Second in a series
Edward Howey of Gordo, Ala., is one of democracy's bystanders. He doesn't know the name of the vice president of the United States. He can't name his representative in Congress or his two senators. He doesn't know whether the Republicans—or is it the Democrats?—control Congress these days.
"Politics doesn't interest me," said Howey, 45, who owns a soap-making plant. "I don't follow it, don't vote, don't care. Never had time for it. Always had to make a living."
Howey is not alone. Whether uninterested, uninformed or simply ignorant, millions of Americans cannot answer even basic questions about American politics, according to a new survey by The Washington Post, the Kaiser Family Foundation and Harvard University.
On the surface, it may seem regrettable but inconsequential that many Americans don't know that Republicans control Congress and most cannot name their representatives or senators.
But knowing basic facts about politics does matter. The survey suggests that information is one of democracy's golden keys: Without basic facts about the players and the rules of the game, Americans tune out politics and turn off to voting.
In addition to not voting, the survey found that these less informed Americans are far more likely to believe their country is in decline. They consistently say that the country's biggest problems have worsened in recent decades, including air and water quality that actually have improved. And they are less likely to know that the annual budget deficit and the number of federal workers have gone down—not up—in recent years.
As a consequence, less knowledgeable Americans are much more likely to believe that actions by the federal government invariably make every problem worse, a rigid cynicism that the survey found transcends party identification or political ideology.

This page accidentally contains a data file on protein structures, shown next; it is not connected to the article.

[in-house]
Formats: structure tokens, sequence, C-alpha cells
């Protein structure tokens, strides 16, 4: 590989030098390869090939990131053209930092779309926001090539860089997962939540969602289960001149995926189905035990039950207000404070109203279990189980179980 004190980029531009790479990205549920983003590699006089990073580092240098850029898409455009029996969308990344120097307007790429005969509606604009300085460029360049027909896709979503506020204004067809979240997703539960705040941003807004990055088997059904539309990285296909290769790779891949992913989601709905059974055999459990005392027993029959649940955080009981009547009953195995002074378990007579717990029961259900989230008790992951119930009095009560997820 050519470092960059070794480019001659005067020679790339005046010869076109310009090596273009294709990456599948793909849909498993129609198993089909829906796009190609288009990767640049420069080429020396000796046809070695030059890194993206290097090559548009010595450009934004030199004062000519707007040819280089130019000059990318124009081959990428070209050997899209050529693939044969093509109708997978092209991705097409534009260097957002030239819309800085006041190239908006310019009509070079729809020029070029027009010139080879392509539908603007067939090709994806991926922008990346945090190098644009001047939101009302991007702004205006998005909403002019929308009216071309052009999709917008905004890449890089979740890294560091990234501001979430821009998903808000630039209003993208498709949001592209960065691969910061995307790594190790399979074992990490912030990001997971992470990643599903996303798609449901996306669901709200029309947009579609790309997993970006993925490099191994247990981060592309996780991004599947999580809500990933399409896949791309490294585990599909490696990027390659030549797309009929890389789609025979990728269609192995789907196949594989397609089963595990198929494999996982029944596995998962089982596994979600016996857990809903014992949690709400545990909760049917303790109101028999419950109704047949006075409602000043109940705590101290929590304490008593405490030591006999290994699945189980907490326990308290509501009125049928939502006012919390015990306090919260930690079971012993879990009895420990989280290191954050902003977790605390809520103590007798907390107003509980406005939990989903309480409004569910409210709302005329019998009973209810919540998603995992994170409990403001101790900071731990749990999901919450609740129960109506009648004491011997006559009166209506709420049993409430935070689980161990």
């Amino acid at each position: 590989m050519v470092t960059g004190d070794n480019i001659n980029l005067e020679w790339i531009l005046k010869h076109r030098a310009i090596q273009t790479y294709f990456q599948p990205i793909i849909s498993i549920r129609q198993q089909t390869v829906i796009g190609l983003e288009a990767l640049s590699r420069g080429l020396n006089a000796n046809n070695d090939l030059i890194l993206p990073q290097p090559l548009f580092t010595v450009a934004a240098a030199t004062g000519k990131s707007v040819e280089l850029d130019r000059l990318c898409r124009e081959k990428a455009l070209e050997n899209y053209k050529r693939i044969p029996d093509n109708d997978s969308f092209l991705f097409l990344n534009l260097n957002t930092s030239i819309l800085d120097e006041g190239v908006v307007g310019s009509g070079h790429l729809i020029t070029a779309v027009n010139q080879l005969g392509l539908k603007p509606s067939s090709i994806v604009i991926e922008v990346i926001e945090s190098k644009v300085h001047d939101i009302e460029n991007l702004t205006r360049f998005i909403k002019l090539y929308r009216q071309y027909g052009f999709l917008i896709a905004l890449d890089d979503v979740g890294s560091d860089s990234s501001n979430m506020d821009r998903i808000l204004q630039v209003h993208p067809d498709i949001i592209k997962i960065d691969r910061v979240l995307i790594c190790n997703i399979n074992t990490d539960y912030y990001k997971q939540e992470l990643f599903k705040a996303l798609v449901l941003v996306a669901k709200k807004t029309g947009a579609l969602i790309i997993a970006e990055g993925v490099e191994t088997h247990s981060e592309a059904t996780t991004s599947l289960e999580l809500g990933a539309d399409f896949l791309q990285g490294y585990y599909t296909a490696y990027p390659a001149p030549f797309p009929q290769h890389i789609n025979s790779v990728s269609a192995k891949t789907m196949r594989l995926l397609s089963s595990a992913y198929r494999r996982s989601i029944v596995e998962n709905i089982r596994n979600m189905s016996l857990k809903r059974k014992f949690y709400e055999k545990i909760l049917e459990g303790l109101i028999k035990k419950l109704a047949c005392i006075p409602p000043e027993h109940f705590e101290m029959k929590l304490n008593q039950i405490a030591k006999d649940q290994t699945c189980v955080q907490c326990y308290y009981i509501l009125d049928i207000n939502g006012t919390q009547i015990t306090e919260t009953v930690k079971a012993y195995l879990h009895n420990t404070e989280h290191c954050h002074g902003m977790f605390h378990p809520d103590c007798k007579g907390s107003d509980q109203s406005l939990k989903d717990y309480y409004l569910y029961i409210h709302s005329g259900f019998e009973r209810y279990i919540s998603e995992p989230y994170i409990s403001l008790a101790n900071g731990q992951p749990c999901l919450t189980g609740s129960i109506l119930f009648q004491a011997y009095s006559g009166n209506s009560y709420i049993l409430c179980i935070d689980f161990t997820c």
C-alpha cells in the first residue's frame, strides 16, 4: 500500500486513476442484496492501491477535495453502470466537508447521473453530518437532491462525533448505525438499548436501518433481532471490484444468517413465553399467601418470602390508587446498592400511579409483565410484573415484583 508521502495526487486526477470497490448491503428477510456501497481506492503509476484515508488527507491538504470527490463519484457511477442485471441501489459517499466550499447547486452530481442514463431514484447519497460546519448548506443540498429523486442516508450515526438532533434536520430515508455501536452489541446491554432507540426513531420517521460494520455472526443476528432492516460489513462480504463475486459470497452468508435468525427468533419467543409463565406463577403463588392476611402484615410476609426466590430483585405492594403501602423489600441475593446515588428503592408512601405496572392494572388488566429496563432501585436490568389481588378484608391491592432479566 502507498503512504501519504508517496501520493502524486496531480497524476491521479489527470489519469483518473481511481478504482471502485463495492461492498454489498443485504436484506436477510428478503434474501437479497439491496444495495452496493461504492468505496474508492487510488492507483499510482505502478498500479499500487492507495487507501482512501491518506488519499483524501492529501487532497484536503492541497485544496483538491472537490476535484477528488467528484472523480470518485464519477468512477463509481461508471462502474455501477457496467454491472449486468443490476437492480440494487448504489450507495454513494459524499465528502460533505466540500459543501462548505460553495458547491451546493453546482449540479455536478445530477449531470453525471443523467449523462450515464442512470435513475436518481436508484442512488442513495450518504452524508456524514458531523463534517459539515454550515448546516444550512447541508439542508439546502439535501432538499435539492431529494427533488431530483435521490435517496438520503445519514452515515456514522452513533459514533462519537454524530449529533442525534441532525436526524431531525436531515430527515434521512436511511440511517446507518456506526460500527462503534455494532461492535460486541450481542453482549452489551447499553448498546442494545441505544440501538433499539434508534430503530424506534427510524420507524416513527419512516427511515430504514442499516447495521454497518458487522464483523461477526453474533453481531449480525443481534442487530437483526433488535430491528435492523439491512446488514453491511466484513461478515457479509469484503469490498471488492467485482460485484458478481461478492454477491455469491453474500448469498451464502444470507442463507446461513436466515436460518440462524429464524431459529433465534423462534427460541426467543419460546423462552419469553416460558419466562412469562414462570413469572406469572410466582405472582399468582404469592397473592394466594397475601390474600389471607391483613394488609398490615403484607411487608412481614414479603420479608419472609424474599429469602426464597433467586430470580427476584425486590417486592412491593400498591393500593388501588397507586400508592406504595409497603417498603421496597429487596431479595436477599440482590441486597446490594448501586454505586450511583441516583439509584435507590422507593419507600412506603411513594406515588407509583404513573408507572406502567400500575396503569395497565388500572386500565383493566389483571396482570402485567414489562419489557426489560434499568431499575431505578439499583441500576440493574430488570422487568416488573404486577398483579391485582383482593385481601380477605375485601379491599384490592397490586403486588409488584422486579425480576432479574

"Lack of knowledge has a practical short-term political effect," said Robert J. Blendon, a professor at Harvard's Kennedy School of Government and an adviser on the survey project. "It makes it more difficult for the president or Congress to get credit for efforts they have made; thus it supports the sense that neither group ever gets anything done."
Similarly, less informed Americans are more inclined to see the world as an especially cold and threatening place, a view that directly shapes their attitudes toward defense spending and America's place in foreign affairs. Less knowledgeable Americans also find it hard to sort through and decide which candidates and policies best reflect their own interests and beliefs. In the extreme, this confusion even leads some misinformed Americans to support candidates and policies that actually work against their own interests.
Elusive Elementary Facts
"Greater knowledge about the political process helps a person figure out what kinds of government policies are likely to be most beneficial to them, and then what political behavior on their part is most likely to further their interests," said political scientist Scott Keeter of Virginia Commonwealth University, who has studied the impact of information on political decision-making.
To measure how much Americans know about politics and the political system, The Post, the Kaiser Foundation and Harvard interviewed 1,514 randomly selected adults in November and December. These Americans were asked 18 general knowledge questions about how their government works and who their leaders are. An additional 21 political knowledge questions were asked in four other national Post polls.
The surveys revealed a knowledge gap that is deep and wide.
Two-thirds of those interviewed could not name the person who serves in the U.S. House of Representatives from their congressional district. Half did not know whether their representative was a Republican or a Democrat.
Many Americans cannot name the people who hold some of the country's most important leadership positions in government.
Who's the vice president of the United States? Four in 10 Americans surveyed did not know, or got it wrong. Two out of three could not name the majority leader of the U.S. Senate (Robert J. Dole of Kansas, a Republican candidate for president). Nearly half—46 percent—did not know the name of the speaker of the U.S. House of Representatives (Newt Gingrich, whom Time magazine crowned "Man of the Year" for 1995).